It was all fascinating and disturbing, and I think leaves people, myself included, with a lot to think about concerning doxxing—its effectiveness and appropriateness both. Reporters, after all, have been doing a form of doxxing for decades.
But to hope of thinking clearly about doxxing, it always helps to better understand it and its practitioners.
So, how do doxxers dox? They use public records, like property records, tax documents, voter registration databases; they scour social media, real estate websites, and even do real-life surveillance to gather information. Then, they publish the information online.
For some, doxxing is morally troubling. Law professor Danielle Citron is one. “It provides a permission structure to go outside the law and punish each other,” she says. “It’s like shaming in cyber-mobs.”
Then, there is the matter of doxxing the wrong person.
Here’s an example: After the infamous “Unite the Right” protest in Charlottesville, an attendee wearing an “Arkansas engineering” shirt was identified as Kyle Quinn, a professor at the University of Arkansas. Except Kyle Quinn wasn’t in Charlottesville. That didn’t stop the internet, and so when “Kyle Quinn” was doxxed as one of those torch-bearing protesters in Charlottesville, Quinn spent a weekend in hiding due to the amount of online abuse he subsequently received. The real protester, a former engineering student named Andrew M. Dodson, later apologized.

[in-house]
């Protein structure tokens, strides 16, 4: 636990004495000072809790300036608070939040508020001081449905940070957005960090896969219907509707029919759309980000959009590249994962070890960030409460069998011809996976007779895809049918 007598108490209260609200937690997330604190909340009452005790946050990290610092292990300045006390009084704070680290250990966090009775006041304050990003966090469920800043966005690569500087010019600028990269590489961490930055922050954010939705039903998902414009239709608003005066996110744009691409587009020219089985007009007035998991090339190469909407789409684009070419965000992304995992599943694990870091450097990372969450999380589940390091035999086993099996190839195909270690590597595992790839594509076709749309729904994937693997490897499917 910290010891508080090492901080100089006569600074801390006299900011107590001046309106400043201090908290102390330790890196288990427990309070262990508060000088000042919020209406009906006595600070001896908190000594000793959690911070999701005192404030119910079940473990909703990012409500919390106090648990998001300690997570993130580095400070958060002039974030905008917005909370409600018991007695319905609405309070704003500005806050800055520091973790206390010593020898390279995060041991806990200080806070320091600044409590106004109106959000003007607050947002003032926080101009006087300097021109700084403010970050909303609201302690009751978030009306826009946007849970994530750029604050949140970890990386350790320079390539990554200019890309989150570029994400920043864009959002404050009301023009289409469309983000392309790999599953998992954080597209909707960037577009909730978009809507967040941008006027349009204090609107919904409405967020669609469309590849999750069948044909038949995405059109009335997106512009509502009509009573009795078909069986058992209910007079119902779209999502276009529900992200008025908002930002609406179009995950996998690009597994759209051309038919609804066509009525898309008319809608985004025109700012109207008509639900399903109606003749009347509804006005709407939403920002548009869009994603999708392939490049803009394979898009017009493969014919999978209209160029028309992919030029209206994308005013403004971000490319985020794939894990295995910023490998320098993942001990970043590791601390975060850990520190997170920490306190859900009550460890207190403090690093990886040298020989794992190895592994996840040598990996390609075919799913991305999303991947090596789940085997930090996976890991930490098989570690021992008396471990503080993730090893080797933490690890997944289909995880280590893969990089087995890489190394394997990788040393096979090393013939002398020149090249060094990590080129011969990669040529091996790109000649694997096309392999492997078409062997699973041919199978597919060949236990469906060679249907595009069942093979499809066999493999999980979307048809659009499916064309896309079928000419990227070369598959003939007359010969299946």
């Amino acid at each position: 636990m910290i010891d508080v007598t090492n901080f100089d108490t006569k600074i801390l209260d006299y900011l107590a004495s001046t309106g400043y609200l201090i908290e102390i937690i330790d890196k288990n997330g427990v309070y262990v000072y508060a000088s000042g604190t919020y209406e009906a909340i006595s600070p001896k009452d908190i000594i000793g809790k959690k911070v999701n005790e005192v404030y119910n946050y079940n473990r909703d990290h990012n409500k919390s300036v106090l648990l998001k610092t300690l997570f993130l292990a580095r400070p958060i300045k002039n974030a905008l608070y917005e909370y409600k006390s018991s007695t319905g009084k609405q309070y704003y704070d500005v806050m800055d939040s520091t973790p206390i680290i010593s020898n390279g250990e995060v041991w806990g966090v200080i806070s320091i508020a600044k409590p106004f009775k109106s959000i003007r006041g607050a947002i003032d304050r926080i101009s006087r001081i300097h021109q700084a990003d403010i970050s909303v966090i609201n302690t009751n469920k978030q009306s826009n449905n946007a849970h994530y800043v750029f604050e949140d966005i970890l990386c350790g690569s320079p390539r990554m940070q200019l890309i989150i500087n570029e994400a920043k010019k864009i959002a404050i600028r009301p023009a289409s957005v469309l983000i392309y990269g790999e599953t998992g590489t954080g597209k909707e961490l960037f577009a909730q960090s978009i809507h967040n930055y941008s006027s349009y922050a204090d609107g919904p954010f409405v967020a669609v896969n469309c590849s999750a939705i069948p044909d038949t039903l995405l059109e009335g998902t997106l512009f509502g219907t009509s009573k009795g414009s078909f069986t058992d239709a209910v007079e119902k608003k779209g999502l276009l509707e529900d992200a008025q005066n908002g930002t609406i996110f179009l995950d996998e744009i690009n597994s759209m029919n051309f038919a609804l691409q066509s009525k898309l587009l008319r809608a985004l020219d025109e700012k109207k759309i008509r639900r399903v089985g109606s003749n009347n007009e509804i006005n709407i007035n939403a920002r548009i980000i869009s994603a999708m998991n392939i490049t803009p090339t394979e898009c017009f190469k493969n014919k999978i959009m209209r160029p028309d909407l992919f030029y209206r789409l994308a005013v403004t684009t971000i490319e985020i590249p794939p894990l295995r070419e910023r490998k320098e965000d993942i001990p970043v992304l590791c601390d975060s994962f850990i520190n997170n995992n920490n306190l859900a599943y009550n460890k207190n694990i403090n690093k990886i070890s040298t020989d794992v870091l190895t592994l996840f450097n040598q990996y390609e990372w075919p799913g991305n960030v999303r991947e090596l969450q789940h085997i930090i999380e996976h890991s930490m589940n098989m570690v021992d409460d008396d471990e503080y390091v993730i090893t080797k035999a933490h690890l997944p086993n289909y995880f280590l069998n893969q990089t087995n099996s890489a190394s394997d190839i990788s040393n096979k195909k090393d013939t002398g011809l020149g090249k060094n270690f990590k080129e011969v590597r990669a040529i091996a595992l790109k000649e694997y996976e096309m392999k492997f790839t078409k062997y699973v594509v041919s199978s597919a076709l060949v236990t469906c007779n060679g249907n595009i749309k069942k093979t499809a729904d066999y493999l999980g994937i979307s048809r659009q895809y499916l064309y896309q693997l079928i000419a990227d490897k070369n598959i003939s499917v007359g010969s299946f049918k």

In some cases, people doxxed after taking part in white supremacist marches have been arrested, lost their jobs, or allegedly been disowned by their families.
Other experts question whether doxxing white supremacists is a useful tactic. “Is this an effective means of challenging racist views?” ask Ajay Sandhu and Daniel Marciniak, researchers at the University of Essex in the United Kingdom. They argue that doxxing simply isolates people, forcing them into smaller parts of the internet. “You don’t really challenge them, you allow them to exist in those isolated spaces,” Sandhu says.
How do you protect yourself from doxxing? The short answer is: You probably can’t fully. But we have a few tips that will help make the information you want kept private more secure.